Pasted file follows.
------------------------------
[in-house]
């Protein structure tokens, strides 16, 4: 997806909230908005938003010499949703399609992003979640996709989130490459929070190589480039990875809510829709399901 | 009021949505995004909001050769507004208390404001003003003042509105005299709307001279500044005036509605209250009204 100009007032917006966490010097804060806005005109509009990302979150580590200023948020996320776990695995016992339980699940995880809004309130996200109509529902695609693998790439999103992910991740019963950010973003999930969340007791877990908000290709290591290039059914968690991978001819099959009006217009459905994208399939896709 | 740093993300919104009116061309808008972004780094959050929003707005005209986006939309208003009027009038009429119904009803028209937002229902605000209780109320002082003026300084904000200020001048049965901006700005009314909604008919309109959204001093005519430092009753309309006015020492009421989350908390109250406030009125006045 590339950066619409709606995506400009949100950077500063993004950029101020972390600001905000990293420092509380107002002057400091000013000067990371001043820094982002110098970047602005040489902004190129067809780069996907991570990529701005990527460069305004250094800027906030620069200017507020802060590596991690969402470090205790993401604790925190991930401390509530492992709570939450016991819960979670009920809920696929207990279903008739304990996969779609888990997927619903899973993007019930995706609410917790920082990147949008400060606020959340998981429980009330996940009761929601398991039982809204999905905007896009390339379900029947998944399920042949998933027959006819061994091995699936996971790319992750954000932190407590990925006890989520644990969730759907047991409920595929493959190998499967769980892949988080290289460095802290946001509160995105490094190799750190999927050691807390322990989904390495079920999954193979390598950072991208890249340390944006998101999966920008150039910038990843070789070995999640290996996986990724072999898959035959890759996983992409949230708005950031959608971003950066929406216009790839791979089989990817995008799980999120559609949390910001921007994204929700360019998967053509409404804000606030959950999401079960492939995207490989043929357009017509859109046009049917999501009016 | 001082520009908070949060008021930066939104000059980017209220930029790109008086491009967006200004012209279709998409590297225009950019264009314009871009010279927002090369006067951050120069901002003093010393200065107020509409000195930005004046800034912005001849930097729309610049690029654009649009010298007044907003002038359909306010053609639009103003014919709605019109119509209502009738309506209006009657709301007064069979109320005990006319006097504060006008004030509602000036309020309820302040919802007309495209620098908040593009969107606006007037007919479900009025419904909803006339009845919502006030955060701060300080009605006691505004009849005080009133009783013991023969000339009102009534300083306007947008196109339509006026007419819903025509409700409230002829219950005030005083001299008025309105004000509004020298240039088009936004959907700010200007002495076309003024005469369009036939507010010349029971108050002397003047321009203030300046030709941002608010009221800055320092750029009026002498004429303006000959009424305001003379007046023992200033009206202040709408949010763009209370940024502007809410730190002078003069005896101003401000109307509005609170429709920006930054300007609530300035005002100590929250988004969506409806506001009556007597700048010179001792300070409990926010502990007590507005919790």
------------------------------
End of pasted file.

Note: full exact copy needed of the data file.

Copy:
[in-house]
């Protein structure tokens, strides 16, 4: 997806909230908005938003010499949703399609992003979640996709989130490459929070190589480039990875809510829709399901 | 009021949505995004909001050769507004208390404001003003003042509105005299709307001279500044005036509605209250009204 100009007032917006966490010097804060806005005109509009990302979150580590200023948020996320776990695995016992339980699940995880809004309130996200109509529902695609693998790439999103992910991740019963950010973003999930969340007791877990908000290709290591290039059914968690991978001819099959009006217009459905994208399939896709 | 740093993300919104009116061309808008972004780094959050929003707005005209986006939309208003009027009038009429119904009803028209937002229902605000209780109320002082003026300084904000200020001048049965901006700005009314909604008919309109959204001093005519430092009753309309006015020492009421989350908390109250406030009125006045 590339950066619409709606995506400009949100950077500063993004950029101020972390600001905000990293420092509380107002002057400091000013000067990371001043820094982002110098970047602005040489902004190129067809780069996907991570990529701005990527460069305004250094800027906030620069200017507020802060590596991690969402470090205790993401604790925190991930401390509530492992709570939450016991819960979670009920809920696929207990279903008739304990996969779609888990997927619903899973993007019930995706609410917790920082990147949008400060606020959340998981429980009330996940009761929601398991039982809204999905905007896009390339379900029947998944399920042949998933027959006819061994091995699936996971790319992750954000932190407590990925006890989520644990969730759907047991409920595929493959190998499967769980892949988080290289460095802290946001509160995105490094190799750190999927050691807390322990989904390495079920999954193979390598950072991208890249340390944006998101999966920008150039910038990843070789070995999640290996996986990724072999898959035959890759996983992409949230708005950031959608971003950066929406216009790839791979089989990817995008799980999120559609949390910001921007994204929700360019998967053509409404804000606030959950999401079960492939995207490989043929357009017509859109046009049917999501009016 | 001082520009908070949060008021930066939104000059980017209220930029790109008086491009967006200004012209279709998409590297225009950019264009314009871009010279927002090369006067951050120069901002003093010393200065107020509409000195930005004046800034912005001849930097729309610049690029654009649009010298007044907003002038359909306010053609639009103003014919709605019109119509209502009738309506209006009657709301007064069979109320005990006319006097504060006008004030509602000036309020309820302040919802007309495209620098908040593009969107606006007037007919479900009025419904909803006339009845919502006030955060701060300080009605006691505004009849005080009133009783013991023969000339009102009534300083306007947008196109339509006026007419819903025509409700409230002829219950005030005083001299008025309105004000509004020298240039088009936004959907700010200007002495076309003024005469369009036939507010010349029971108050002397003047321009203030300046030709941002608010009221800055320092750029009026002498004429303006000959009424305001003379007046023992200033009206202040709408949010763009209370940024502007809410730190002078003069005896101003401000109307509005609170429709920006930054300007609530300035005002100590929250988004969506409806506001009556007597700048010179001792300070409990926010502990007590507005919790």